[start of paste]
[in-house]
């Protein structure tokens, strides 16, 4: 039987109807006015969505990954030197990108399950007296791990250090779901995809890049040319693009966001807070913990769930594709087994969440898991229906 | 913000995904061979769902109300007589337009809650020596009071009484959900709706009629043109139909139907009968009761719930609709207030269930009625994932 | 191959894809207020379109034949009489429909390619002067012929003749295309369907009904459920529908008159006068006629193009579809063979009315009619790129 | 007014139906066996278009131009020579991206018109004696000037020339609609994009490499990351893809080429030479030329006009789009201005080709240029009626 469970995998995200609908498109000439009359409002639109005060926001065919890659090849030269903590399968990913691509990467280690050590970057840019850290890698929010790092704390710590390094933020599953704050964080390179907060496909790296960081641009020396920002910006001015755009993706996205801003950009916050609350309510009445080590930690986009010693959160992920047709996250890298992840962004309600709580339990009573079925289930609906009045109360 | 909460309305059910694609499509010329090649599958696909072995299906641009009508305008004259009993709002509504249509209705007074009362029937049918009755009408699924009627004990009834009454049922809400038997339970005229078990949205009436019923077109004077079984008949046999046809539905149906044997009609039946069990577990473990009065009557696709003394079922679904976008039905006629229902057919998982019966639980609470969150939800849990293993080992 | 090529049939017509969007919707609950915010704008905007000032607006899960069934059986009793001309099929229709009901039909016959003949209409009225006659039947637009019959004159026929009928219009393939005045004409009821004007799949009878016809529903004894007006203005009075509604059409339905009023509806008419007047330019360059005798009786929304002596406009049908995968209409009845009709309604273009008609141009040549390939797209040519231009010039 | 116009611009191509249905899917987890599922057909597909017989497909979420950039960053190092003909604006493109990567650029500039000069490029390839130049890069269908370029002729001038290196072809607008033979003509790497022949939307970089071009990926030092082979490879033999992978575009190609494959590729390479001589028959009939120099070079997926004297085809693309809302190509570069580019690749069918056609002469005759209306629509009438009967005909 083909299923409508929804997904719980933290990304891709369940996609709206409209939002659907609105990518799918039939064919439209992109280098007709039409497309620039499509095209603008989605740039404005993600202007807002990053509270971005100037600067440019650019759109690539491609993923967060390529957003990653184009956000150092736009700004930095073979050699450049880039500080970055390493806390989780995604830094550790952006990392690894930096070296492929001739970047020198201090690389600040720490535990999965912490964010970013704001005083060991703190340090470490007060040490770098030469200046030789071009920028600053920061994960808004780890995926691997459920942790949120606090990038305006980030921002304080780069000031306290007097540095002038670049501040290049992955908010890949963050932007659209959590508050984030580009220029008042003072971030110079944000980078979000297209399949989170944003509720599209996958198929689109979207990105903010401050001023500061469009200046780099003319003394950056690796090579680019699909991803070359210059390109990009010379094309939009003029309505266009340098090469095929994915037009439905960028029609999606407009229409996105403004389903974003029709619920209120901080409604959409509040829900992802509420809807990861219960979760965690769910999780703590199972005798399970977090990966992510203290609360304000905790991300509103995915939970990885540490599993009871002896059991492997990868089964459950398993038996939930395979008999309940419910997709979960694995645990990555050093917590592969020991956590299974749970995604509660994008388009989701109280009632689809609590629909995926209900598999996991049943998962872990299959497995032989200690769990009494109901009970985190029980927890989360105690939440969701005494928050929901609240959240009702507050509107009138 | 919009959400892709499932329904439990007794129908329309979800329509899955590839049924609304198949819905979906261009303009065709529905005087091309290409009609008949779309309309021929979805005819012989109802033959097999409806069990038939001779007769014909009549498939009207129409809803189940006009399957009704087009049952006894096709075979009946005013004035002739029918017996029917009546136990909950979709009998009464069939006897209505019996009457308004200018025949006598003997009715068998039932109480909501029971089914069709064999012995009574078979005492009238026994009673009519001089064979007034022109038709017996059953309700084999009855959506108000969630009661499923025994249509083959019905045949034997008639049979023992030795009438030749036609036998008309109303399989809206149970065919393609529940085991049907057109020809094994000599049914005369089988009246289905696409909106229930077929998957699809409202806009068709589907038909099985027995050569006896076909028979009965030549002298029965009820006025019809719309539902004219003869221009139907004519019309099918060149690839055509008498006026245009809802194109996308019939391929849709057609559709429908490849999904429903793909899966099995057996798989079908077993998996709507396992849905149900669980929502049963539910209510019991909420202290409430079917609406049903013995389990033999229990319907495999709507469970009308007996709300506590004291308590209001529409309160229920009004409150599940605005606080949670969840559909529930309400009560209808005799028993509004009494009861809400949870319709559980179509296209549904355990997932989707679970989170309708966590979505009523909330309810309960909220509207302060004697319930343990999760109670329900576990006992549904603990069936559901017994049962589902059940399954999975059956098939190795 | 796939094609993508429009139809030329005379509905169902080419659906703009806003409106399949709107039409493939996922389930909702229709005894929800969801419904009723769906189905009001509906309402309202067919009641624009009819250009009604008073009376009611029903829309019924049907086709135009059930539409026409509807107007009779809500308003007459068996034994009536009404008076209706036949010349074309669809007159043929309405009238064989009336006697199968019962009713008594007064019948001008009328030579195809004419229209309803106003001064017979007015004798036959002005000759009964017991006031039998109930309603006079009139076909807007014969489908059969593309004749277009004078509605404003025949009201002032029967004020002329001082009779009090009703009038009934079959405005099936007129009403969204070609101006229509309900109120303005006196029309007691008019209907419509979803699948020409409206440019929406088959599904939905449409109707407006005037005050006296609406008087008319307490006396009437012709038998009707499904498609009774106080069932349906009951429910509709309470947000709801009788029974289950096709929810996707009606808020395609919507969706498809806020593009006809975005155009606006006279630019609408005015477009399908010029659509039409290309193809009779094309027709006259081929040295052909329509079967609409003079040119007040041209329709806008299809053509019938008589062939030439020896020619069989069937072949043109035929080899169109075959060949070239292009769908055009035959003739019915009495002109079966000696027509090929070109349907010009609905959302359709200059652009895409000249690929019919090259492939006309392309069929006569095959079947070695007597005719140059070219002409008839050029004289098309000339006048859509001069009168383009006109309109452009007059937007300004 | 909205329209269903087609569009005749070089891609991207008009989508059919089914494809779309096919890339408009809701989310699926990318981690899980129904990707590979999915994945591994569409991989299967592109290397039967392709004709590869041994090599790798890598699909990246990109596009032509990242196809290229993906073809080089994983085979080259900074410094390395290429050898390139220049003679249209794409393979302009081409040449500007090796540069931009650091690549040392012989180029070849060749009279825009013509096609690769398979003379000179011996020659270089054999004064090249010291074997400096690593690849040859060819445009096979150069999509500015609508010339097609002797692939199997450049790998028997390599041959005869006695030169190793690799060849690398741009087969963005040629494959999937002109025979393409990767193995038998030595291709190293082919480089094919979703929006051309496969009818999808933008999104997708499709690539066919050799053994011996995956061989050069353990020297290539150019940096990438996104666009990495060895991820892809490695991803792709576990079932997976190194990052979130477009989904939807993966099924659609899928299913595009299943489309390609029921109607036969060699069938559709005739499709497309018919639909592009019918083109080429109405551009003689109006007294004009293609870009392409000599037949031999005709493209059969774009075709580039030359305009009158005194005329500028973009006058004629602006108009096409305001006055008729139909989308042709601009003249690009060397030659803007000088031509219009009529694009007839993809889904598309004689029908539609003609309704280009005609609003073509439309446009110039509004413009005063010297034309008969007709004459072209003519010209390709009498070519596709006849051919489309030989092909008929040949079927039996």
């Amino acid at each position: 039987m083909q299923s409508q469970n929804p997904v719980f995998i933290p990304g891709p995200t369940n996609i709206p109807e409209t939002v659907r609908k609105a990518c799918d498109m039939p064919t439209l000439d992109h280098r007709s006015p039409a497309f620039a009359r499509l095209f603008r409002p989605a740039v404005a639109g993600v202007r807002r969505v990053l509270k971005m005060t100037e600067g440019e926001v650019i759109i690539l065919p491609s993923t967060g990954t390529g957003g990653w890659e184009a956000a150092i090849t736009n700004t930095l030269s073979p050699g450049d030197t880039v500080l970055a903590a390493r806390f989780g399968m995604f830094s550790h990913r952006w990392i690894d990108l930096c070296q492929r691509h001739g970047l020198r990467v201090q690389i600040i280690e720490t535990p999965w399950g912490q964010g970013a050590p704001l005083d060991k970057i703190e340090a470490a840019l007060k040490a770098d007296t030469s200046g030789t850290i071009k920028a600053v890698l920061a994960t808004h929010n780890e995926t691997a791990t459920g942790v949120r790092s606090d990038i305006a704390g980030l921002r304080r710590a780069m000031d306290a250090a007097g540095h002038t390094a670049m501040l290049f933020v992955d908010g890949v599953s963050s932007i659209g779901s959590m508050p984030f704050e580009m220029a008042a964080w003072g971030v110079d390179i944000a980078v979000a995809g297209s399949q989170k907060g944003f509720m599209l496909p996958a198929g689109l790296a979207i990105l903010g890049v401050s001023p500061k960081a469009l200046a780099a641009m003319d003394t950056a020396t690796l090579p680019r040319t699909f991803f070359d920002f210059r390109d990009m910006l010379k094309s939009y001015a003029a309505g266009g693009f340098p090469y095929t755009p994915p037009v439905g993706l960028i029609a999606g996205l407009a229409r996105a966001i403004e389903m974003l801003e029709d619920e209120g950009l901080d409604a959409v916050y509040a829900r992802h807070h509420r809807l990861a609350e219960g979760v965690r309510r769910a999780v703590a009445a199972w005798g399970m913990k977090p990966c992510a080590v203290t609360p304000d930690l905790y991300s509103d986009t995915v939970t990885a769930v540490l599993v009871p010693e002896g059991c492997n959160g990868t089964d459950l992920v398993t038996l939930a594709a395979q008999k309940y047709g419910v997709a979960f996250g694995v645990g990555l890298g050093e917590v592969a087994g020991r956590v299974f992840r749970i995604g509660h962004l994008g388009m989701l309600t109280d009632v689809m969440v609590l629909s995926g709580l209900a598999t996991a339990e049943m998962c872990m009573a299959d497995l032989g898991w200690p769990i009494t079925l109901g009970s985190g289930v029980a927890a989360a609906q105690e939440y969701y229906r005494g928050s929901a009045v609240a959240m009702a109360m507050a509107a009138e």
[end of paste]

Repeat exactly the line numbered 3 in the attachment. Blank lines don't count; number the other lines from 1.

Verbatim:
């Amino acid at each position: 039987m083909q299923s409508q469970n929804p997904v719980f995998i933290p990304g891709p995200t369940n996609i709206p109807e409209t939002v659907r609908k609105a990518c799918d498109m039939p064919t439209l000439d992109h280098r007709s006015p039409a497309f620039a009359r499509l095209f603008r409002p989605a740039v404005a639109g993600v202007r807002r969505v990053l509270k971005m005060t100037e600067g440019e926001v650019i759109i690539l065919p491609s993923t967060g990954t390529g957003g990653w890659e184009a956000a150092i090849t736009n700004t930095l030269s073979p050699g450049d030197t880039v500080l970055a903590a390493r806390f989780g399968m995604f830094s550790h990913r952006w990392i690894d990108l930096c070296q492929r691509h001739g970047l020198r990467v201090q690389i600040i280690e720490t535990p999965w399950g912490q964010g970013a050590p704001l005083d060991k970057i703190e340090a470490a840019l007060k040490a770098d007296t030469s200046g030789t850290i071009k920028a600053v890698l920061a994960t808004h929010n780890e995926t691997a791990t459920g942790v949120r790092s606090d990038i305006a704390g980030l921002r304080r710590a780069m000031d306290a250090a007097g540095h002038t390094a670049m501040l290049f933020v992955d908010g890949v599953s963050s932007i659209g779901s959590m508050p984030f704050e580009m220029a008042a964080w003072g971030v110079d390179i944000a980078v979000a995809g297209s399949q989170k907060g944003f509720m599209l496909p996958a198929g689109l790296a979207i990105l903010g890049v401050s001023p500061k960081a469009l200046a780099a641009m003319d003394t950056a020396t690796l090579p680019r040319t699909f991803f070359d920002f210059r390109d990009m910006l010379k094309s939009y001015a003029a309505g266009g693009f340098p090469y095929t755009p994915p037009v439905g993706l960028i029609a999606g996205l407009a229409r996105a966001i403004e389903m974003l801003e029709d619920e209120g950009l901080d409604a959409v916050y509040a829900r992802h807070h509420r809807l990861a609350e219960g979760v965690r309510r769910a999780v703590a009445a199972w005798g399970m913990k977090p990966c992510a080590v203290t609360p304000d930690l905790y991300s509103d986009t995915v939970t990885a769930v540490l599993v009871p010693e002896g059991c492997n959160g990868t089964d459950l992920v398993t038996l939930a594709a395979q008999k309940y047709g419910v997709a979960f996250g694995v645990g990555l890298g050093e917590v592969a087994g020991r956590v299974f992840r749970i995604g509660h962004l994008g388009m989701l309600t109280d009632v689809m969440v609590l629909s995926g709580l209900a598999t996991a339990e049943m998962c872990m009573a299959d497995l032989g898991w200690p769990i009494t079925l109901g009970s985190g289930v029980a927890a989360a609906q105690e939440y969701y229906r005494g928050s929901a009045v609240a959240m009702a109360m507050a509107a009138e």